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In conversation with Oklou

My artistic DNA

French-born Oklou whisks us away to her ethereal world through her melodies and harmonies; a dreamy fusion of the electronic and classical utopia she thrives in. With her recent drops of I didn’t give up on you & Galore, our hearts are encapsulated as we have become obsessed! Her unique and magical sounds alongside her striking visuals provide the kind of energy and escapism we need during these surreal times. Ahead of her upcoming tour (fingers crossed), we got the chance to delve into Oklou’s fascinating creative journey and the mind behind the music. 

Hey Oklou, how are you doing today?

I’m ok, I’ve just visited a flat that I will never be able to afford so I feel great. 

Relatable! These are exciting times for you as an artist; could you begin by telling us about your music and creative energy?

I guess my music is evolving just as I am, and I feel like right now I’m in a very lullaby-ish, fantasy phase – always have been but I feel more inclined to assume it recently. The creative energy is ephemeral, hard to maintain for me most of the time if I’m not drawn by a very precise project. It’s not on-demand unfortunately, so I always need to be very attentive to myself in order to make creative choices that feel right. Sometimes it implies to not create at all – that is the reality in art-making. The void is part of the process and necessary. 

It seems you have always been musically inspired – from the age of about 4 you started learning the piano. Could you tell me about how your music has progressed over all these years? 

Yeah true even though I didn’t start creating music at age 4 lol. My path through music I feel went through 2 main phases – when I was younger I was still learning and educating myself and building my aesthetic, drinking band’s blood while spending hours practising classical music. At this time I would project myself into being an instrumentalist performer, without thinking I could write my own stuff. This came later on, first with people and my own bands, and then all alone with my computer.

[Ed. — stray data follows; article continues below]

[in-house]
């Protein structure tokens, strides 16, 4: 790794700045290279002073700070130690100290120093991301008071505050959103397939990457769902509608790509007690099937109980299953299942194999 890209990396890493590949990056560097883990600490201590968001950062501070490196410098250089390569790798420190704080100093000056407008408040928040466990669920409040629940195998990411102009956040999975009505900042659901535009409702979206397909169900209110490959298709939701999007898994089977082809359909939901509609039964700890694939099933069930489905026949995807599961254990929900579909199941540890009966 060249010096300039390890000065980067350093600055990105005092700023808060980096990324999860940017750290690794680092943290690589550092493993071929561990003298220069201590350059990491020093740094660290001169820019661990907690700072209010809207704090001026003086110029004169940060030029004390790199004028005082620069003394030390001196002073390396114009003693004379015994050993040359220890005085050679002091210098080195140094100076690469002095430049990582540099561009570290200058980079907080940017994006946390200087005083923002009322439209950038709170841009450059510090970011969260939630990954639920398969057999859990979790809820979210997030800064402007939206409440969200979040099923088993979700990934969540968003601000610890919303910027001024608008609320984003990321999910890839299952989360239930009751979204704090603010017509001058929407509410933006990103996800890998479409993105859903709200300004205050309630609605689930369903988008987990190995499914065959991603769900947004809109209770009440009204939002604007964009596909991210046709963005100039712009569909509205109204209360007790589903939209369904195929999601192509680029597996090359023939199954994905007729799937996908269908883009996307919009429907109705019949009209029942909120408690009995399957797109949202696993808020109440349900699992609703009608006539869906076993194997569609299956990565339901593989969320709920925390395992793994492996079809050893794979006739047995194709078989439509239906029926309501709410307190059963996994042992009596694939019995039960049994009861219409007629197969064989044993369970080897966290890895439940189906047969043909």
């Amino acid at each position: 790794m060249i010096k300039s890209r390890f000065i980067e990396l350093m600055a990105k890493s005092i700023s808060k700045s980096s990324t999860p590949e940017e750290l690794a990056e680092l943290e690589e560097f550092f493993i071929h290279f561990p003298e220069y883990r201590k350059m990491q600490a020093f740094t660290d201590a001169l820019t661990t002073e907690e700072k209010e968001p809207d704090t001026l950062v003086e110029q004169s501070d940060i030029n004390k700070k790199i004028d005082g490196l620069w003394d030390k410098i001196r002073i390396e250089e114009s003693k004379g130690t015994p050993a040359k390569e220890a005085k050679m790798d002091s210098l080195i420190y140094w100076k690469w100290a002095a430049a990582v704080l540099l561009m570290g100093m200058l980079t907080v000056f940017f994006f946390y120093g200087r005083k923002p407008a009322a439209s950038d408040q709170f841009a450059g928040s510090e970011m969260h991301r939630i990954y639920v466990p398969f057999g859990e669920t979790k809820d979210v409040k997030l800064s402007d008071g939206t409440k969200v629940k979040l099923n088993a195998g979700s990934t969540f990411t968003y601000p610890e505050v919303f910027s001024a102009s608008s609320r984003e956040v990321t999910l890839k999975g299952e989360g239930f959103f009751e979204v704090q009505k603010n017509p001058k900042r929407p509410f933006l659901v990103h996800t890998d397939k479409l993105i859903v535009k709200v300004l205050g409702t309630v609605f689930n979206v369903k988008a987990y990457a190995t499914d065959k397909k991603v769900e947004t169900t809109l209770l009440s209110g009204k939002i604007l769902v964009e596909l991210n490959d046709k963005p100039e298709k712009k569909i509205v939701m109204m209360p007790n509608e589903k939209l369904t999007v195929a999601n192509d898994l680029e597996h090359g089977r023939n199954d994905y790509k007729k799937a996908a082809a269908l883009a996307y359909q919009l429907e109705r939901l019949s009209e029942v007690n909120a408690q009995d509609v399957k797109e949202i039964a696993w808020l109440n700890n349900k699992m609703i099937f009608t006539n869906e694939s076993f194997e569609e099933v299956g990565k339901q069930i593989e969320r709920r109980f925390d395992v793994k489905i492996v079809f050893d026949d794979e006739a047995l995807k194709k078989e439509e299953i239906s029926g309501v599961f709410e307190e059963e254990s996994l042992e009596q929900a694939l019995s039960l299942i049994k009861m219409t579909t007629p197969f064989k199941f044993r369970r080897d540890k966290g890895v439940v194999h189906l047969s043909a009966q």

Nice! And how did you find making the jump from the classical music world to a more experimental, electronic vibe? Was this a natural progression for you?  

I guess that was pretty natural yeah, I was just interested in pop music in general and very early on in many different genres. I wouldn’t have been able to restrain myself to the classical world, I wanted to be part of the present and understand it. Also, my way of apprehending music is almost academic, and I think that’s why I’ve always been fascinated and easily curious about more experimental art/music. It takes me somewhere less comfortable, and always gives me more perspectives with my own creation.  

I see, this approach to music creation definitely shines through in your new mixtape Galore. It is incredible, I have it on repeat! Can you talk me through some of the creative processes for this mixtape?

 Thank you, I’m glad you like it. A bit more than a year ago, I had demos I’d made during the year and the years before that year. In 2019 I was not feeling very good. Super lonely actually and at some point, I had to confront some of my choices in order to make new ones so I could find happiness again. Galore has been written during that process. I left Europe for a bit more than a month, reunited with friends, and kept working with one of them (Casey MQ) who I knew would be the best partner for me to write the story. So in October 2019 we went on a residency together in Spain for 3 weeks and wrote 80% of what became Galore later. 


The tracks are magical, and provide such a beautiful form of escapism during a very surreal time! Do you have any favourite tracks from your mixtape? Any you particularly enjoyed creating?